What is Thermistor?
A resistor used to detect temperature is known as a thermistor (short for "thermal resistor"). The resistance of a thermistor fluctuates considerably as the temperature changes, in contrast to normal resistors, whose resistance is intended to remain constant regardless of temperature. A thermistor can precisely convert differences in electrical impedance into variations in temperature once it has been measured.
The temperature of interior components is frequently monitored by thermometers in computers. Thermistors, for instance, can be used to monitor the temperature in close proximity to the Processor, Memory ports, and power source. The circuitry of the computer typically houses these thermistors. A sensor that is incorporated into the semiconductor usually measures the real temperature of parts like the CPU and memory sections.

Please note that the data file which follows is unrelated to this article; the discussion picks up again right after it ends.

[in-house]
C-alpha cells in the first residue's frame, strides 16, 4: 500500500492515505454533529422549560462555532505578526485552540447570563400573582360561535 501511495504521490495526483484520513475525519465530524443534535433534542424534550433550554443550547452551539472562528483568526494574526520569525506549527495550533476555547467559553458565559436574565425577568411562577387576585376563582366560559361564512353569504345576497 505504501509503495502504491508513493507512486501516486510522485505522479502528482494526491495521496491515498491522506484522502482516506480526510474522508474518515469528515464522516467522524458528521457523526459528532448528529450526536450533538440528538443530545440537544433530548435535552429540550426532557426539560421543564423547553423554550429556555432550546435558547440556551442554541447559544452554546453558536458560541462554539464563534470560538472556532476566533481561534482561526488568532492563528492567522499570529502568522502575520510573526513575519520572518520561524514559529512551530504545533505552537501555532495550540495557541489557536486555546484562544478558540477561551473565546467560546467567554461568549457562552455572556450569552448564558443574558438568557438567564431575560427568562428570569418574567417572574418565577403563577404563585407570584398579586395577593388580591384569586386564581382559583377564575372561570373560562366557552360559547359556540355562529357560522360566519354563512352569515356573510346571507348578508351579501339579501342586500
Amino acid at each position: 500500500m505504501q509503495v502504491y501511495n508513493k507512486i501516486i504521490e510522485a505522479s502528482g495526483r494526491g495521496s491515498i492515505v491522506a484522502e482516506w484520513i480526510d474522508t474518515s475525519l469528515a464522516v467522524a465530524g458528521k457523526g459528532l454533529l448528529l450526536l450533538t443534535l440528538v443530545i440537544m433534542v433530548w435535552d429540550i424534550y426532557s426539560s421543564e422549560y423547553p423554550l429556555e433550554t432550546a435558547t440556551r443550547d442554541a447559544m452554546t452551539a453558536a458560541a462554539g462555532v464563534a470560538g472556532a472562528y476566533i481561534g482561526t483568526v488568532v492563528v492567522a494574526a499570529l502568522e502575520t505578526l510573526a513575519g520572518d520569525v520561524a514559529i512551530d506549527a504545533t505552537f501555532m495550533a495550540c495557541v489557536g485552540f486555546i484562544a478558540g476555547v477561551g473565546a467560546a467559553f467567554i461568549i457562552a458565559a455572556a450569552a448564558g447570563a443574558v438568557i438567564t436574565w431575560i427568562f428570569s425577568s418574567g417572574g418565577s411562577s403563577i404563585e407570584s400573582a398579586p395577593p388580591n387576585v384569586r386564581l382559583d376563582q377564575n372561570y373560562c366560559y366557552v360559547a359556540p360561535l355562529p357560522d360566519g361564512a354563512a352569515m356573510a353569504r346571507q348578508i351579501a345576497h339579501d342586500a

Thermistors' data is used by computers to avoid burning. For instance, a processor's temperature may steadily rise if it is used at close to capacity for a prolonged length of time. When this occurs, the computer may accelerate its internal fans to boost ventilation and keep it fresh. In unusual situations, like when a laptop is used outside on a sweltering day, the fans might not be able to maintain a secure temperature for the computer. The computer may close down if the thermistors detect a perilously high temperature in order to prevent burning and system damage.